Obviously the words “morning pages” implies that they should be done in the morning. But everyone’s life is different and maybe you aren’t able to do them in the morning consistently.
It’s important to allow yourself flexibility to get them done when you have time.
You might do them at night, or during your lunch break, or maybe at the end of the day when you are still at work but done for the day.
The possibilities are endless.
You need to find a way for it to work for you…because REAL LIFE. .
Flexibility is also important in allowing your journal to work for you how you need it. For example, the structure that works for me might change every week.
Can you relate?
Sometimes you have a week full of appointments while in another week your focus is less on appointments and more on self improvement and reflection.
With a bullet journal you can change your structure from week to week. You can do the same in any type of journal. There is nothing wrong with changing the headings on a structured journal to meet your needs.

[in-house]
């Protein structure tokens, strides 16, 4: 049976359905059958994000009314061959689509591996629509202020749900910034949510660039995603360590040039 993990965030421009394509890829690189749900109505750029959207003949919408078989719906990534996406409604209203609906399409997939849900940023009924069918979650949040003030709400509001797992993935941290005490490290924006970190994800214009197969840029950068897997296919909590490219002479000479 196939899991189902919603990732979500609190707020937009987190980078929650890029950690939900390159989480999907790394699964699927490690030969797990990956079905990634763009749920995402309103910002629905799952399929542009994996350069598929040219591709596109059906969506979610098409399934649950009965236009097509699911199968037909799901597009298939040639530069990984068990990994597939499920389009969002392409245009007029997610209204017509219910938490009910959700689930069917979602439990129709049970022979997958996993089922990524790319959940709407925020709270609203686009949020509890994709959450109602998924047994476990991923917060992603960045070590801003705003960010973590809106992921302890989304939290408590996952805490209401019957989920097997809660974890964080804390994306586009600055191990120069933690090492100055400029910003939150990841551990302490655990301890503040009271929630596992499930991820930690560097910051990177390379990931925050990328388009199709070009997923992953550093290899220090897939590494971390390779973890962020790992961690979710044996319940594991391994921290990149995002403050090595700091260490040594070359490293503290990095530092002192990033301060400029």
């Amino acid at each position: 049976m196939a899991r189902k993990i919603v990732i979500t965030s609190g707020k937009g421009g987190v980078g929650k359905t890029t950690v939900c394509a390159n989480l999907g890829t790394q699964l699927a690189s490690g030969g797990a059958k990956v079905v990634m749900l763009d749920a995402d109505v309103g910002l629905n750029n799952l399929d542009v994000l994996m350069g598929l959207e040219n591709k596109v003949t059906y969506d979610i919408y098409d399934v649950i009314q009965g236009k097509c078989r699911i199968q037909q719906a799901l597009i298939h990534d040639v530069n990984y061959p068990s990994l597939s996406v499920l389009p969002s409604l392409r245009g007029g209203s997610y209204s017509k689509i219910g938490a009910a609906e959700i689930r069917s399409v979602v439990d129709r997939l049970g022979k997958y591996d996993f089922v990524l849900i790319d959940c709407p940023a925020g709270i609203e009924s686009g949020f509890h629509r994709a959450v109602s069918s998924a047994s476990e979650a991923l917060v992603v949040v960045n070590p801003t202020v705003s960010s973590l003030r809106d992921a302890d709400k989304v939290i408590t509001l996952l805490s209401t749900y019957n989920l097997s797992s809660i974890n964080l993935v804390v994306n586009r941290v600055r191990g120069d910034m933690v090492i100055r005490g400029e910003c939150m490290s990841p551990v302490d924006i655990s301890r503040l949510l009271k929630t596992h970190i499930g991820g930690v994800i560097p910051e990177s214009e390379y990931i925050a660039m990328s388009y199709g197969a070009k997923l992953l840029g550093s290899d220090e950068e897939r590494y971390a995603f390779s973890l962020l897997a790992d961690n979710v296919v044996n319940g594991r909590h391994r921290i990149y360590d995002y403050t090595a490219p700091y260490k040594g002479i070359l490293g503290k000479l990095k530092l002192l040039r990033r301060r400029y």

Heck, I’ve even slapped some sticker paper over a page to make it my own.
7. Set A Goal
One thing I really love (and hate) about the morning pages is you have to do three pages every day. Three pages feels like a lot when you have nothing to say, but having a goal of a certain amount that needs to be written helps me to just do it. Sometimes having to do that third page helps me to start writing about things I need to pay attention to.
8. Set A Goal, But Allow Flexibility
The key to getting these three pages done is you can write about anything you want during that time.
You can write about how you have nothing to write if you really want to.
This helps to get your journaling done because it feels less overwhelming.
It doesn’t feel like a chore when you can fill the page with junk if you really want to.
Who knows, the junk might turn into gems in the future!
9. Be Creative
You may wish to add a little more creativity to your journal.